I’m not an especially romantic person, but when a beautiful girl invites a guy to the beach at night, sea turtles are not usually involved.
It’s actually quite a romantic book – it’s not at all all explicit (which strangely enough for me, I didn’t mind at all – it fit the book entirely).
I step into the space between us and take her face in my hands. I kiss her for days. Or maybe just a couple of minutes. It’s hard to tell.
What I also liked is how Travis is always 19 when he’s being romantic, so there’s humour and youth mixed in.
She beams at me and it’s almost enough to make up for the fact that I’m harder than trigonometry right now. Almost.
“Yeah, well, it’s my first time with you and I want to get it right.” It sounds like a line. Like I’m trying to get in her pants. Which I am, but not the way it seems. Harper’s skepticism registers in the hitch of her brows and it makes me laugh. “Okay, that sounded lame, but”—I drop my voice low because I have to admit something that kind of scares me—“I don’t want to mess this up.”
She gives me that tiny bit-lip smile that always knocks me out, and I know I’ve said the right thing.
“But”—I shoot her a grin—“if you want to wait, I’ll live. Of course, my balls will probably shrivel up and fall off, but don’t feel bad about that or anything.”
Harper gives me a little punch in the gut, then circles her arms around my neck. Her lower lip grazes mine and, just before she kisses me, she tells me to shut up.
I loved the interaction between his fellow Marines – that felt very authentic to me. I saw from the author’s acknowledgements at the back of the book that she spoke to many Marines during her research and the portrayal of life in Afghanistan and the camaraderie between the fellow solders felt very realistic. Sometimes, we bloggers talk about how women write male dialogue as they wish them to be, not as they are. But I could imagine guys talking this way for sure:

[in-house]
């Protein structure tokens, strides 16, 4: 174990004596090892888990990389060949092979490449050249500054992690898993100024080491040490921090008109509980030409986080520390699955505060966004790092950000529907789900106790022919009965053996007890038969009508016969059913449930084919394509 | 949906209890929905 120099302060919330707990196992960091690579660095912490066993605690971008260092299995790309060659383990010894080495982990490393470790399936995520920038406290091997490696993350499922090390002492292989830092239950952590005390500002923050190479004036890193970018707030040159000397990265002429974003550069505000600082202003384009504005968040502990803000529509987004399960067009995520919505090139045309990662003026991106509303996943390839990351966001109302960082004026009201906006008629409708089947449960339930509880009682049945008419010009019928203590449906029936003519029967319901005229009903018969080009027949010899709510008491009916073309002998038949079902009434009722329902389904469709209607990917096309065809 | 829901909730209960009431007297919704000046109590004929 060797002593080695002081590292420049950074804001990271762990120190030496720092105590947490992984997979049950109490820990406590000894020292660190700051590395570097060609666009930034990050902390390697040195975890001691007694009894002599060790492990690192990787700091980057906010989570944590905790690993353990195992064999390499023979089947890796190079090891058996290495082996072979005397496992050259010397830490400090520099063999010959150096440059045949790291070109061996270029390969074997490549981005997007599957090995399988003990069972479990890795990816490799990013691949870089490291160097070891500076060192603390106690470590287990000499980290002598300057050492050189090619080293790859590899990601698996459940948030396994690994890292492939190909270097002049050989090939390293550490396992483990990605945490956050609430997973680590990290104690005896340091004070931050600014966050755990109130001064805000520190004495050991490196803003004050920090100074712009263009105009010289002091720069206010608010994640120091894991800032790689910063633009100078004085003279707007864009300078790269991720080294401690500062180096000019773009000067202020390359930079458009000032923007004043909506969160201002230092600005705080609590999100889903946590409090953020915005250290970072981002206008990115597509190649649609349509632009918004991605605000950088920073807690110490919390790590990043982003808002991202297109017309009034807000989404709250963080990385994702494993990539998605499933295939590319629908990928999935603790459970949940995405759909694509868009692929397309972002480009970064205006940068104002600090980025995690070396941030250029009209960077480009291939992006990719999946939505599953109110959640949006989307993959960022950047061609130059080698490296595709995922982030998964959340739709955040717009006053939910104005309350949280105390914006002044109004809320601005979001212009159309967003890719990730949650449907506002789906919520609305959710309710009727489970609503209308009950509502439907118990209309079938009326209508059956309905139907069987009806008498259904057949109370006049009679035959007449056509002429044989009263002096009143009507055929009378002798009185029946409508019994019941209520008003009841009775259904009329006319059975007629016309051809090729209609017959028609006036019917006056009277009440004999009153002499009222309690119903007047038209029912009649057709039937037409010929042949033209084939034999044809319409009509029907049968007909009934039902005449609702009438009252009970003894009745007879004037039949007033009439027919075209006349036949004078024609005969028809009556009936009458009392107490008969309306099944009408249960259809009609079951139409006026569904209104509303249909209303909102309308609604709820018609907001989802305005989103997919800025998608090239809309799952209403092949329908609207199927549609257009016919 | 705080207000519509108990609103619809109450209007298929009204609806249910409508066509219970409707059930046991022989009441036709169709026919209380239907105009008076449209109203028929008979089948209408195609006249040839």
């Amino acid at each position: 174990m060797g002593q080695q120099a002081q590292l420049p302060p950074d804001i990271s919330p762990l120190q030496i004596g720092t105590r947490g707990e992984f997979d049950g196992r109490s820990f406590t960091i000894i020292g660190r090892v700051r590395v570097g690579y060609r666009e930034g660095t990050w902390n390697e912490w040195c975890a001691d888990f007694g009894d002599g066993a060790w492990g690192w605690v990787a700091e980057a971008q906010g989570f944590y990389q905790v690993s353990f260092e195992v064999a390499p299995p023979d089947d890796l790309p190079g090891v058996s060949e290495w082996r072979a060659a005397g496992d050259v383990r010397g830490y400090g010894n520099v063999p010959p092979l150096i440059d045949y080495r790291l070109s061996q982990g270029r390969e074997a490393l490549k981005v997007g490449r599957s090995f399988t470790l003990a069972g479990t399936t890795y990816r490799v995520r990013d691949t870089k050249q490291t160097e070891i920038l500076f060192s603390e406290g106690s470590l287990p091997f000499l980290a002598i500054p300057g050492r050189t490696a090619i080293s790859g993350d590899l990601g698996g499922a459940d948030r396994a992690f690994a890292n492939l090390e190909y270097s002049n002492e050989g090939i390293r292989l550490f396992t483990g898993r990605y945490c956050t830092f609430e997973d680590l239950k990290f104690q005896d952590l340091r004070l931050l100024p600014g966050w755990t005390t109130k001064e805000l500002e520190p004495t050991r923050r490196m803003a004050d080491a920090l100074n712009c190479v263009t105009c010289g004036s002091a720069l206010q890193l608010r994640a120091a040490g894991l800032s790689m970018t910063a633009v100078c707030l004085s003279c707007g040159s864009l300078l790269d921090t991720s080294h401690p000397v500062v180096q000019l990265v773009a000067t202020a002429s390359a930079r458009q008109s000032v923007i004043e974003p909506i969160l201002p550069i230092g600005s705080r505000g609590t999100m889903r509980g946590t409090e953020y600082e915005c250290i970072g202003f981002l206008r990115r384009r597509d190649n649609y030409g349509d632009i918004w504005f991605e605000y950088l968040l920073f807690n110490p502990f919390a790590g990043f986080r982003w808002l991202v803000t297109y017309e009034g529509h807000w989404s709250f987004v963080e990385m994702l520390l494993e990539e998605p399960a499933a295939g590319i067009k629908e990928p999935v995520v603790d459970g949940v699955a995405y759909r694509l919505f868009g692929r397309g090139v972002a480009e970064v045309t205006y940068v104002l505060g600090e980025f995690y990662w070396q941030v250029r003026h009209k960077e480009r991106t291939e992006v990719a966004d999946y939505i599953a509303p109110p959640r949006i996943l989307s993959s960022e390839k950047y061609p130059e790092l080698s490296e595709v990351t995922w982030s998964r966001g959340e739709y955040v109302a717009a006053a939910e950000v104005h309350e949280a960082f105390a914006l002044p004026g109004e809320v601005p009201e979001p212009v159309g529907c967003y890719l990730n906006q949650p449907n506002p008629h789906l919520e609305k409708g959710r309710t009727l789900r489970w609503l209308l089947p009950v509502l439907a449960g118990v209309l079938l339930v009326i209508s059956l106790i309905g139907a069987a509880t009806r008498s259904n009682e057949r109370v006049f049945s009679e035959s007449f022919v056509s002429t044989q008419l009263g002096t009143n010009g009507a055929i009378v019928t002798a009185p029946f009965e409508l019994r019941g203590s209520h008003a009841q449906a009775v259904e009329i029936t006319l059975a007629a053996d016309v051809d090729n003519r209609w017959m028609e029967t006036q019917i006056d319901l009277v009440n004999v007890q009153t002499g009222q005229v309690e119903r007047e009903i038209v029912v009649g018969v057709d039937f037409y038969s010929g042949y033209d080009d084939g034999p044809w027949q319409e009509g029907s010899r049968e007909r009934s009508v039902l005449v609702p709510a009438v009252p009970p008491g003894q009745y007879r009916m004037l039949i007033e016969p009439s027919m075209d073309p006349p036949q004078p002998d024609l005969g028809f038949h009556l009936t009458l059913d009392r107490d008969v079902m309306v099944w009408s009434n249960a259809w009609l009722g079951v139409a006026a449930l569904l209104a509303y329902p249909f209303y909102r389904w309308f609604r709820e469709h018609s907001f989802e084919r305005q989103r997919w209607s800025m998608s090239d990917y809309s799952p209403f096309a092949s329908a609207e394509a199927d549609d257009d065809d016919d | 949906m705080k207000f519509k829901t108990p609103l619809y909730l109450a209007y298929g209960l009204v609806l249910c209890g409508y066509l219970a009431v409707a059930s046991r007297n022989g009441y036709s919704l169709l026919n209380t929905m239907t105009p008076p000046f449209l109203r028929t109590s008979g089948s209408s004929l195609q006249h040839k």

“Did you or did you not close the deal, Kenneth?”
“I don’t think I want to tell you now.” He crosses his arms over his scrawny freckled chest, all huffy, and turns his nose up, pretending to ignore me.
“Kevlar, man, I thought we were BFFs,” I say. Moss doesn’t open his eyes, but a chuckle rumbles out. “I still have my half of the necklace, and last night I wrote in my diary, ‘Dear Diary, Kenneth is my BFF. I hope he gets laid, because it’s a special night when a man loses his virginity and contracts a sexually transmitted disease at the same time.’”
I suppose the secondary characters could have been further developed but to be honest I didn’t feel the lack. I would have liked to have seen more interaction with Harper and Travis (more of Harper in general actually) and my HEA-gene would dearly love to know that Travis will survive his entire deployment. Nevertheless, I appreciated that the story ended where it did – there is definitely a happy ending but not everything is sewn up with a bright red bow. Which is a good thing – the kinds of experiences a soldier has in Afghanistan don’t get fixed in under 200 pages after all.
What else? The book is fairly short, coming in at about 140 pages. As much as I enjoyed it, I’m glad I didn’t pay full price. On the one hand, for a fairly short novel it certainly packed a punch – I remember thinking when I first picked it up that there was a lot going on in such a small space, but it never felt rushed. I have said before that writing short is a special talent and I think Ms. Doller has it.